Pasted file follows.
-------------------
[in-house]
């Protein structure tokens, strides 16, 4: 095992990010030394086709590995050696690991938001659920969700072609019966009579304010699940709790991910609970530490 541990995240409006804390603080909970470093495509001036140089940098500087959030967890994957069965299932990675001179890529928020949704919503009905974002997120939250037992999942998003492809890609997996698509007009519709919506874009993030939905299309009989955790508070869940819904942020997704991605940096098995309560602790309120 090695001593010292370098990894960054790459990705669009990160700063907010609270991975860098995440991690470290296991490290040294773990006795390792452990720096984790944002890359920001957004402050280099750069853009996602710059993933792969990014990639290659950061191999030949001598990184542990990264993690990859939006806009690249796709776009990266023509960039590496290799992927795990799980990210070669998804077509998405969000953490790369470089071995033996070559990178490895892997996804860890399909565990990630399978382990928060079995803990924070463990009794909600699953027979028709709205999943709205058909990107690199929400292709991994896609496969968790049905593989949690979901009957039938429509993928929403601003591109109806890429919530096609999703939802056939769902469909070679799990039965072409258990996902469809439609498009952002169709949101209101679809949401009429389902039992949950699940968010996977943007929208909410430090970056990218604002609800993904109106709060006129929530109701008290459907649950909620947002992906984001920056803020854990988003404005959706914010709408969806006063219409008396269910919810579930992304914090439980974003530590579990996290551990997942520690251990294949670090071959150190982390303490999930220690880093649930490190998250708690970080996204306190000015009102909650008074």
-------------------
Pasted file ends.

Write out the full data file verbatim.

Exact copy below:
[in-house]
């Protein structure tokens, strides 16, 4: 095992990010030394086709590995050696690991938001659920969700072609019966009579304010699940709790991910609970530490 541990995240409006804390603080909970470093495509001036140089940098500087959030967890994957069965299932990675001179890529928020949704919503009905974002997120939250037992999942998003492809890609997996698509007009519709919506874009993030939905299309009989955790508070869940819904942020997704991605940096098995309560602790309120 090695001593010292370098990894960054790459990705669009990160700063907010609270991975860098995440991690470290296991490290040294773990006795390792452990720096984790944002890359920001957004402050280099750069853009996602710059993933792969990014990639290659950061191999030949001598990184542990990264993690990859939006806009690249796709776009990266023509960039590496290799992927795990799980990210070669998804077509998405969000953490790369470089071995033996070559990178490895892997996804860890399909565990990630399978382990928060079995803990924070463990009794909600699953027979028709709205999943709205058909990107690199929400292709991994896609496969968790049905593989949690979901009957039938429509993928929403601003591109109806890429919530096609999703939802056939769902469909070679799990039965072409258990996902469809439609498009952002169709949101209101679809949401009429389902039992949950699940968010996977943007929208909410430090970056990218604002609800993904109106709060006129929530109701008290459907649950909620947002992906984001920056803020854990988003404005959706914010709408969806006063219409008396269910919810579930992304914090439980974003530590579990996290551990997942520690251990294949670090071959150190982390303490999930220690880093649930490190998250708690970080996204306190000015009102909650008074």